May 1, 2003
Flat Screen Illusion
As TVs get thinner, the dance between 2 and 3 dimensions gets more intriguing.
I was talking to a friend the other day who said that his wife was utterly indifferent to the allure of technology and the latest electronic gadgetry. “Except for one thing,” he said. “She is absolutely, totally smitten by those flat-panel televisions. She doesn’t care about anything else. But this she craves. We can go into a store and she stares wide-eyed at these things.”
I understand this because I am the same way. I pride myself on not being one of those people who is to Alessi what some people are to Prada: a design victim. I do not buy objects simply because they have a pedigree, and I take a certain pride in sometimes preferring ordinary mass-market merchandise over products that scream “design.” I do not want my house to be full of the right things. And I rarely care about being the first to acquire the hottest form of technology. I still don’t have a Palm Pilot.
So why is it that I have a Sharp liquid-crystal television? It has nothing whatsoever to do with technology, or even with television. It is that flat panel. I look at it like I have looked at no object since—well, no object since the last flat-panel screen I acquired, which is my black computer monitor. But this new one is even better: it is silver, with those perforated metallic sections on the side containing the speakers, and sits on this nifty little stand that looks like something designed by John Lautner.
More from Metropolis
Actually the base has a swoop to it, reminiscent of a 1950s coffee shop on Wilshire Boulevard. It is probably too generous to credit Sharp’s designers with intentional irony in marrying a whiff of retro to the ultimate piece of sleek technology, but this object puts me in a good mood, so I will. For the right price, I would have taken one of these TVs home even if it didn’t work. I am happy to look at this television turned off. In fact I do. I stare at it with the same sense of amazement that my grandfather looked at the vast wooden DuMont that sat in his living room, astonished that it exists in my universe.
Flat-panel screens have a kind of magical aura. Even though you knew there was nothing except a picture tube and wires in that bulky mass behind a conventional television, there was still something inherently logical about having a three-dimensional mass to back up a three-dimensional image on the screen. TV is somewhat mysterious anyway. It was an accepted understanding that the big box contained all the weird gizmos that made it possible—like the unseen stuff inside the magician’s cabinet that sits underneath the woman he saws in half. But a flat-panel screen just appears. It is the woman not only being sawed in half but floating simultaneously in midair. The flat panel is the illusion of depth with nothing to support it—a three-dimensional image on a two-dimensional surface floating in three-dimensional space. When you ponder the metaphysics of it, it’s a much more interesting Chinese box than a regular television. And it isn’t being projected from the front or back, above or below. The image just dances on the screen as if it created itself. And what a wonderful image it is—crisp and intensely colored (as long as you don’t look at it from an angle).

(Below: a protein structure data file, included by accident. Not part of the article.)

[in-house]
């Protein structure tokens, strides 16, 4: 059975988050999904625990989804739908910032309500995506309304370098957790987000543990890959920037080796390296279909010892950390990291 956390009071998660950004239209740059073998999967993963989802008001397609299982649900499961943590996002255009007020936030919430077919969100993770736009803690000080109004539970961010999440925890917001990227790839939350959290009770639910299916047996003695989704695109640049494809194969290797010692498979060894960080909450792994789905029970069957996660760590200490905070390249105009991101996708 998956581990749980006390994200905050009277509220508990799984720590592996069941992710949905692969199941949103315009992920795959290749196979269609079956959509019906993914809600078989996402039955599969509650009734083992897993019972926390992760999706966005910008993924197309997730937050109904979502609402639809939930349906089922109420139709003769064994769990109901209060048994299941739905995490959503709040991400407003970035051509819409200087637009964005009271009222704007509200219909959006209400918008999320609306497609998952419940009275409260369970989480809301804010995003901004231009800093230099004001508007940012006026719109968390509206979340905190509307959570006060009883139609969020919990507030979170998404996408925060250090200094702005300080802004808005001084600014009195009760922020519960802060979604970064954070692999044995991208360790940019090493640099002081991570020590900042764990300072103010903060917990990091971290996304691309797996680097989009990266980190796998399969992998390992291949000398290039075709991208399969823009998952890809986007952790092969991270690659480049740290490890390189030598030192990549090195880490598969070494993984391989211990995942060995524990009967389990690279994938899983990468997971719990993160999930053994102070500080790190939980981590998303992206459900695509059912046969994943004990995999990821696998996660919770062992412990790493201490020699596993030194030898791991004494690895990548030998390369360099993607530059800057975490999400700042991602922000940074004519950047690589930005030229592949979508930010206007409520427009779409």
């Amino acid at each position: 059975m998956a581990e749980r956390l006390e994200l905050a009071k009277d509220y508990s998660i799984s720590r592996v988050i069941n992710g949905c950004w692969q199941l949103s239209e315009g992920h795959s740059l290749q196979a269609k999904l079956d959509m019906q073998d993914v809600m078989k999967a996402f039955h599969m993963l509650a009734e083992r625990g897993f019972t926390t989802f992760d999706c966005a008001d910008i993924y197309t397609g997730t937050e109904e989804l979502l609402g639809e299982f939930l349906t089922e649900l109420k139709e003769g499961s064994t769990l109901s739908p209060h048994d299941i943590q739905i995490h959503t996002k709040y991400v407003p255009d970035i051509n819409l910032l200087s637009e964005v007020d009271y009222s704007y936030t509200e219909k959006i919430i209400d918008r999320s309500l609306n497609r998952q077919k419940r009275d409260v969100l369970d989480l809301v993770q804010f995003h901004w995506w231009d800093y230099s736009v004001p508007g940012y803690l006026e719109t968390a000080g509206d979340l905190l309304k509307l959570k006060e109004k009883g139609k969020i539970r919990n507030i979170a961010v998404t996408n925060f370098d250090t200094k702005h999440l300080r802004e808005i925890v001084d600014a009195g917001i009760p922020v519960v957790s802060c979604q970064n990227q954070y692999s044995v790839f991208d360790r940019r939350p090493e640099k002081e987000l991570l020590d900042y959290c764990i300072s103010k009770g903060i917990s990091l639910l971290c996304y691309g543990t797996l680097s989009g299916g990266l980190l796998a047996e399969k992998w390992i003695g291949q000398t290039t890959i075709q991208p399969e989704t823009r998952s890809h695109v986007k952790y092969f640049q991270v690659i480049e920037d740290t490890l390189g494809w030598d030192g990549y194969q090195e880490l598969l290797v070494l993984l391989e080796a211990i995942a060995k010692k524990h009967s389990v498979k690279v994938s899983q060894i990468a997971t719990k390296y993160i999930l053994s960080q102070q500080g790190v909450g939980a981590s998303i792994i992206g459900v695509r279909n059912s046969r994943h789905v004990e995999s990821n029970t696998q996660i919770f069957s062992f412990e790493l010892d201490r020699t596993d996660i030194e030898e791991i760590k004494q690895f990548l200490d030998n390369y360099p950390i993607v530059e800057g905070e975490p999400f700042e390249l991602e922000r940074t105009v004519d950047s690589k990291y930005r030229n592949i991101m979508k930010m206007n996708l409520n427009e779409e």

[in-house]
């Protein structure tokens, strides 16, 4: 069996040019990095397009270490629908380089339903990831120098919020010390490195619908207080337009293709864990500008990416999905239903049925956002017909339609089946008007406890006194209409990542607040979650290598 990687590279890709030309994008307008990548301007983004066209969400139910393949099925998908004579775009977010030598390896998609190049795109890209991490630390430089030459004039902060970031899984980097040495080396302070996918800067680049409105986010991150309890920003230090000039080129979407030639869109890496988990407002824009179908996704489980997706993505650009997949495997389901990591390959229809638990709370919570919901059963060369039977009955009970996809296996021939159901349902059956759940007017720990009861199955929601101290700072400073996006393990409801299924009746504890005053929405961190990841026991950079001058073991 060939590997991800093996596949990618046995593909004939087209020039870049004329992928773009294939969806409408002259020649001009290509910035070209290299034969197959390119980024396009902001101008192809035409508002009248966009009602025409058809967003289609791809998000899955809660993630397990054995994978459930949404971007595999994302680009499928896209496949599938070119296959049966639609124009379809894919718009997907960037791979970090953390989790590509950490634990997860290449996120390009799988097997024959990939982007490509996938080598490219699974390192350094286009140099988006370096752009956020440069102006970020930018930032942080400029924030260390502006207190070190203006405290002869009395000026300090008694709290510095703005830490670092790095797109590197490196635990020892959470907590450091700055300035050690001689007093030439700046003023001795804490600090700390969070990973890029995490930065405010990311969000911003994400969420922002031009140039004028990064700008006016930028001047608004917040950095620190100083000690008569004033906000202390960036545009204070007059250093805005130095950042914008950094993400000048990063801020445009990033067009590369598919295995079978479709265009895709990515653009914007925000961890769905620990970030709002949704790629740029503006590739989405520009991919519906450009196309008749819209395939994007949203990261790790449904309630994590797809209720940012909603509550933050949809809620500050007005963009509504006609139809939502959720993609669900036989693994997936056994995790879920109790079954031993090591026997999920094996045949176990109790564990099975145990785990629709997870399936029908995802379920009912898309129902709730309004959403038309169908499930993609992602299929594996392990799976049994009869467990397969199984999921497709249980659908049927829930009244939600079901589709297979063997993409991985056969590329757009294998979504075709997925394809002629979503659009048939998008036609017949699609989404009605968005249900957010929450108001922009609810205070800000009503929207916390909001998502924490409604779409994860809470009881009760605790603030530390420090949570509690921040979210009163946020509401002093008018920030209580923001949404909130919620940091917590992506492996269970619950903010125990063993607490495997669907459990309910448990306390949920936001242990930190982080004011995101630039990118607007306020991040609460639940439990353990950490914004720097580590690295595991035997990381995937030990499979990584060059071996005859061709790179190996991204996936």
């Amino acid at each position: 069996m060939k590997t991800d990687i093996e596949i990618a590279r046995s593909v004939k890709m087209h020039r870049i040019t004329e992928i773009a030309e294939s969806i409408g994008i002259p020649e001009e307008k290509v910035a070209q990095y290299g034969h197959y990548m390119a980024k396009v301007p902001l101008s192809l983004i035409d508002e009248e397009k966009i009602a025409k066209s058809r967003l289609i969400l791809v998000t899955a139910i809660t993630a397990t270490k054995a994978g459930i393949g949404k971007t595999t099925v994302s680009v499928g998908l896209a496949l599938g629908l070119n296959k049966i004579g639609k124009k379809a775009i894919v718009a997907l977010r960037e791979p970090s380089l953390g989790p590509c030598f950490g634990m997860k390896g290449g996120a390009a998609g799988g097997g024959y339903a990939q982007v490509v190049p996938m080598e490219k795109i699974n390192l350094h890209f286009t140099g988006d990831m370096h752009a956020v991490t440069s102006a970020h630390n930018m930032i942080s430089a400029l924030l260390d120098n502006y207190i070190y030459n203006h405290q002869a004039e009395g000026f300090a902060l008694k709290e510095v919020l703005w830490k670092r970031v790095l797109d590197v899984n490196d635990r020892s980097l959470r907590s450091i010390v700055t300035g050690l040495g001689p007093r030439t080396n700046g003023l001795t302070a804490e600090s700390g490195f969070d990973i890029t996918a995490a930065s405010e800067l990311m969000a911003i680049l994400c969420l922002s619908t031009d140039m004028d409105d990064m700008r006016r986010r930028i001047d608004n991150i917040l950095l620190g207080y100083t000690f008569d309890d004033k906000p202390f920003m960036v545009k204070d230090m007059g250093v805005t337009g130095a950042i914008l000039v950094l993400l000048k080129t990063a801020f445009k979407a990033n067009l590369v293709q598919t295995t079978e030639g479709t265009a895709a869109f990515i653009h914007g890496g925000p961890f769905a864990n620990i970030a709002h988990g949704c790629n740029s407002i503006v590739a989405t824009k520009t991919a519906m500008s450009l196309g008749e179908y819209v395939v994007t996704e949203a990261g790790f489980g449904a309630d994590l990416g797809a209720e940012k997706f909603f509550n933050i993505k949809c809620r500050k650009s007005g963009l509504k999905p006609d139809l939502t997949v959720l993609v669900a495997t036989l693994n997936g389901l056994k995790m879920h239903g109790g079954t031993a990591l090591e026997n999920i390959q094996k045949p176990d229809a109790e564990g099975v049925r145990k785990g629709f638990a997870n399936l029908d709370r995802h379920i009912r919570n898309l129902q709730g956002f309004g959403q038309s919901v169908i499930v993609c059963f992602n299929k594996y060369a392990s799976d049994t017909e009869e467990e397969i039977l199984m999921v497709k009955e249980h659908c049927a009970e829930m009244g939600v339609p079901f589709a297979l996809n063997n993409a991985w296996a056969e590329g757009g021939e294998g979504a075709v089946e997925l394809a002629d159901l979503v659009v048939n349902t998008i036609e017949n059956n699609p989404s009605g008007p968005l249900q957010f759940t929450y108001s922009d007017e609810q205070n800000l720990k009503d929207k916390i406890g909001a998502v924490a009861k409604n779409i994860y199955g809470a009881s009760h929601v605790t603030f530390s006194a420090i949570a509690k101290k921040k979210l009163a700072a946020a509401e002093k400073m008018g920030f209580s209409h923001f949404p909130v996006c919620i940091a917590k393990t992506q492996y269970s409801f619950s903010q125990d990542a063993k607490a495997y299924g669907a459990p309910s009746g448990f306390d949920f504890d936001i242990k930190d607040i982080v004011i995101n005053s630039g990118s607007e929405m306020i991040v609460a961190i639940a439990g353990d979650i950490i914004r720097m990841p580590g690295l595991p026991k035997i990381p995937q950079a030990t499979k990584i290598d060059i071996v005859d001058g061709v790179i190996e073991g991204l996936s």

The other thing I like about the flat-panel television is that it bears out the axiom that progress makes things lighter. Everything weighs less now—telephones, cars, refrigerators, winter coats—largely because technology has brought us new kinds of materials that are lighter and stronger. But the flat-panel television goes beyond these other objects because it is a fundamentally different kind of thing. Every other television set I have now feels clunky and heavy, like a relic, because it occupies so much more space than it has to. This reminds me of the way in which calculators the size of credit cards have replaced big machines with mechanical innards and flat-panel computer monitors have succeeded old CRT monitors. The work space on my desk expanded by nearly two square feet when I replaced my old monitor with a flat screen. Now I have all this new space around my kitchen counter. The flat panel hovers like a butterfly where the old white plastic Sony seemed plunked down.
Let me end with a confession: I don’t really have any more usable space on my kitchen counter. I actually have less because I felt compelled to move the cable box from its old position underneath the television to a new one several inches away. The new flat-panel television could sit on top of it the way the old one did, but it would look so, well, undignified perched up there. This television, after all, is a serious object, as is even its cute stand. You can’t put something with lines like that on top of a cable box—it’s like putting a piece of sculpture on top of the refrigerator. In fact you can’t put this television anywhere near the cable box. You must sustain the illusion that this perfect object exists in pure space. I have to admire this TV because it has done what no object I’ve owned in years has done, which is to turn me into a design victim, big time.